Re: Self-Syndication

From: Michael Martinez <>
Date: Tue 22 May 2001 09:18:36 -0500


>Content syndication is so cheap that it
>hardly pays anyone.


>(Large Content Syndicator Name Deleted) charges the
>portal I used to work for over $10,000 per month for a
>content feed. That's hardly "cheap".

I can get syndicated content from dozens of feeds for
free. I call that cheap. I'm talking news stories,
feature articles, headlines, movie reviews, etc., etc.
All professional quality. All distributed across
thousands of Web sites (which is why you won't see most
of it on my own sites).

I look at potential sources of syndicated content every
month. I only select content relevant to my domain
(science fiction, fantasy, history, mythology, news) that
looks unique and interesting. "Unique" means I haven't
seen it splattered across other people's sites yet. I'll
either stop updating or take down content that ends up
syndicated to death. That's why I like self-updating
content. At least it stays fresh, even if people stop
looking at the page because they are seeing the same
stuff elsewhere.

Of course, a lot of large commercial sites are being
charged for content that the rest of us don't have to
pay for. That's a concession I should have made


>Even major news sites which have
>other revenue streams have been scaling back on staff
>or shutting down operations completely over the past
>six to eight months.


>90% of people doing self-syndication will NOT succeed
>at it - but not for any of the reasons you outlined.
>The main reasons will be that their content is of poor
>quality, or there is too much in the way of similar
>content being offered elsewhere for free. There is a lot
>of stuff on your site that could be fed remotely to
>other fan sites and either drive traffic or be a source
>of revenue for you. Don't go after it - (shrug) - it's
>your loss.

Most of the people who don't write well enough to get
paid aren't being paid. Hence, their syndication efforts,
if any are making them (and I've only seen a few who are),
are limited to their own distribution networks.

The majority of original content on my site is written
by me (outside of what's posted to the forums, of course).
I would have to to constantly update remote feeds and I
just don't have time for that. But I doubt anyone would
pay for most of it, since my news articles eventually get
reposted or duplicated on other sites. I already write
essays for another site, and have republished some in a
book that is selling well, if not burning up the besteller
lists. But then, I didn't set out to make money off what
I write. That's not a loss. It's a gain.


>Newspapers on the other hand make a pretty good game out
>of cobranding and syndicating their content, because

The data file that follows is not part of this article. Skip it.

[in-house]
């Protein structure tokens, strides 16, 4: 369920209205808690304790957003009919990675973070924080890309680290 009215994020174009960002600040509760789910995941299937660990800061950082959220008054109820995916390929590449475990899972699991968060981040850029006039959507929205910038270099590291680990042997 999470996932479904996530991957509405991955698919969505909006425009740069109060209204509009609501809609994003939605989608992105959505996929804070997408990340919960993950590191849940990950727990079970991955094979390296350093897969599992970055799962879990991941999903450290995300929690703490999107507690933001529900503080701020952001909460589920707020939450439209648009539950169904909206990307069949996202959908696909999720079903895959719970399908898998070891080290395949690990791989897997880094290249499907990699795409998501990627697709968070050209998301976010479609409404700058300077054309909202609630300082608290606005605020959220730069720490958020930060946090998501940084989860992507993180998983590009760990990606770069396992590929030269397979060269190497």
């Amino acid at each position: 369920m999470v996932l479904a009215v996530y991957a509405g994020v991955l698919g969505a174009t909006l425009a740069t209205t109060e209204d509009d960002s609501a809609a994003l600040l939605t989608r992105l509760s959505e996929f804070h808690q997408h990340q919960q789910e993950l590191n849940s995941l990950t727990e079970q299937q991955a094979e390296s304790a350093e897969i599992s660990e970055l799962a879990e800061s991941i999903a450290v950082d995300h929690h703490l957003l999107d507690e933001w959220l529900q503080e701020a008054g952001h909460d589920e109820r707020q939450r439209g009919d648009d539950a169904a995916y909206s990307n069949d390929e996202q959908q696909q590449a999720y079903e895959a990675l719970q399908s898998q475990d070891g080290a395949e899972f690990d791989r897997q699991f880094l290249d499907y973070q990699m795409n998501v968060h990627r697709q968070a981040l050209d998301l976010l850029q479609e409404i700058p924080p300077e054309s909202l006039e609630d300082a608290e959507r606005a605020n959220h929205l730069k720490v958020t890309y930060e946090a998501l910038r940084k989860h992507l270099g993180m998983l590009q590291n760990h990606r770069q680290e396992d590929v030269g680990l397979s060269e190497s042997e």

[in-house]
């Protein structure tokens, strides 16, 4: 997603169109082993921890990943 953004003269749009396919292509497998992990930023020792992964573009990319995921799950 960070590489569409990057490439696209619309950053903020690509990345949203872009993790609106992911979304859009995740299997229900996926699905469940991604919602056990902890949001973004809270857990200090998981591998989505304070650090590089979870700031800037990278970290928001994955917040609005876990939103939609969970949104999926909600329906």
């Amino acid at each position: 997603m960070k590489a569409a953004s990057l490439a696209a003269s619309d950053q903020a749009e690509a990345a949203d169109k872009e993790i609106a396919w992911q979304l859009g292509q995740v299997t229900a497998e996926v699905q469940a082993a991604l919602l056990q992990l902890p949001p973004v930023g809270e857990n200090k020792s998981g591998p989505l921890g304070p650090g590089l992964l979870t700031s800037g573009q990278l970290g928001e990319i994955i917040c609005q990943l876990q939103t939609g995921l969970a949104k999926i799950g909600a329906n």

>that was built into their world-view to begin with.

If that were really the case, the major newspaper sites
wouldn't be cutting back on their staff or shutting down
their online operations altogether.


>how is the average business
>supposed to create syndicated content?


>Most small businesses have someone on staff who can write
>passable copy. If not - they can hire a good freelance
>writer or content producer. It's not rocket science.

I've worked with a lot of small businesses. As a
computer programmer I worked for several value-added
resellers. I installed and maintained software in many
of the kinds of businesses that now have Web sites. They
didn't have staff writers or people trained in creating
content. And I've also worked for a company that had its
own PR specialist. She did her best to make the product
announcements sound newsworthy, but they wouldn't have
been salable. And though the company had programmers
and marketers writing articles every three months for a
magazine it published, I doubt many people would actually
have paid for any of the marketing content or feature
stories. The technical articles we wrote, yes, people
would have paid money for those.

But I'm pretty sure the local hardware store can only tell
you how to hammer a nail so many times. Really good
do-it-yourself articles are being published in several
magazines that the hardware stores often sell over the
counter. If those magazines aren't putting content on
the Web, it's doubtful that most hardware stores could
afford to pay the freelance writers for the rights.

The same problem exists for the power tool industry, auto
repair industry, etc., etc.

You're right about one thing. It's NOT rocket science.
It's basic economics.

Michael Martinez
 Science Fiction and Fantasy
  Visualizing Middle-earth, a book for all Tolkien fans

Received on Tue May 22 2001 - 09:18:36 CDT


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